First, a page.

Toughness is not rejecting someone and jumping up and down and telling the oposition to not come into the paint,or getting a big shot off and looking around to see who is watching and giving high fives to everyone.
Toughness is the person to be the first one there to help a team mate up after they took the charge,the one that trains 100% all the time or the first one to congratulate the opposition win or loose...
To help you get tough for the up coming rep season here are some pointers to remember:
1.Do the hard things first. Pick your weakest spot and work on it first every practice.
2. Be specific. If you want to work on upper body strength, write down the specific number of push-ups you will do.
3. Be accountable. Whether you are working on your game, your attitude, or your grades have someone hold you accountable in areas you are likely to give up and not work on.
4. Deal with problems. When life is hard we want comfort not change, but those who have learned the secret of being mentally tough have learned comfort now can mean pain later, whereas a little pain now can yield a big reward in the future. We know we are not choosing the right way to handle our problems when we look for comfort in ignoring the problem, becoming bitter, using gossip, or simply by trying to escape. We need to learn to open up with a trusted parent or adult. We need to learn to talk to people not about them. We need to address problems with courage and kindness before becoming bitter and resentful. Every time we run away from our problems, more problems follow. The minute we decide to deal with problems we become more mentally tough and better able to handle problems in the future.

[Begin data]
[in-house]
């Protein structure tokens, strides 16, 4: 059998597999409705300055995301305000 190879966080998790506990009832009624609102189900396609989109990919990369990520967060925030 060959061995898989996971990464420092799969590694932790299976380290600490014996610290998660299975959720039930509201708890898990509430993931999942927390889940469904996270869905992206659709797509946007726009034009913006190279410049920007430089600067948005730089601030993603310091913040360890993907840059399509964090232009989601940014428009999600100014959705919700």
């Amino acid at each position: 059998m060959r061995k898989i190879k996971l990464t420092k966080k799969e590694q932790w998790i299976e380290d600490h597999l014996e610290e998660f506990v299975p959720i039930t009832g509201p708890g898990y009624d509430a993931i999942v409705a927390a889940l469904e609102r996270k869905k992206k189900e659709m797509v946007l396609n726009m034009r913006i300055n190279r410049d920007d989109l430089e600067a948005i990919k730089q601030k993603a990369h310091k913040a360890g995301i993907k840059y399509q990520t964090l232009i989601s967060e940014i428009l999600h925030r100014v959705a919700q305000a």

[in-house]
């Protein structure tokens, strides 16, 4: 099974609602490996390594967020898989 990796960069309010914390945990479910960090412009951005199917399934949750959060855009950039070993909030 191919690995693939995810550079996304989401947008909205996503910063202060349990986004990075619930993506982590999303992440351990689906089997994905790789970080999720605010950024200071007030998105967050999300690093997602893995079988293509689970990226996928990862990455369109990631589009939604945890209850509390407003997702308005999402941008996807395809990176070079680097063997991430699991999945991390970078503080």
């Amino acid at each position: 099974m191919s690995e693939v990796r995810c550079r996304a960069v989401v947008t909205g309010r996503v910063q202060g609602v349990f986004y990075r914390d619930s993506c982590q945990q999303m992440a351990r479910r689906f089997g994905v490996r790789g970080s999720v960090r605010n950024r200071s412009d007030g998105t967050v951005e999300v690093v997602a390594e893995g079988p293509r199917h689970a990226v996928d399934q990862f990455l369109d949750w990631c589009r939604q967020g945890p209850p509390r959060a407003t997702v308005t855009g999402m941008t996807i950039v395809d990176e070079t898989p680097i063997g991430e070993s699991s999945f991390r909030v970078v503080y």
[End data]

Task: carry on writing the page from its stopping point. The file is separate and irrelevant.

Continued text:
5. Guard your thoughts. The reason why it's called mental toughness is because what you think determines how you act. If you want to become more mentally tough, you have to become tough about what you think. Certain thoughts should never be in your head. Replace weak thoughts like, “I can’t, I’m tired, I’m bored, “ with strong thoughts. An athlete training for basketball season didn't like to run. The first time around the track for a conditioning run left her feeling exhausted. Her mentor asked what she was thinking as she ran around the track. "I hate running. This is awful. I want to stop." She admitted. The next time around the track, her mentor asked her to change what she said in her head to, “I love to run, my body is strong, I feel great.” The second time around she ended with a huge smile. She said, “I had no idea how big a difference what I thought made on what I do and how I feel. Even though I didn't think it would work, it did. I felt great .”
Last Modified on 02/02/2014 10:46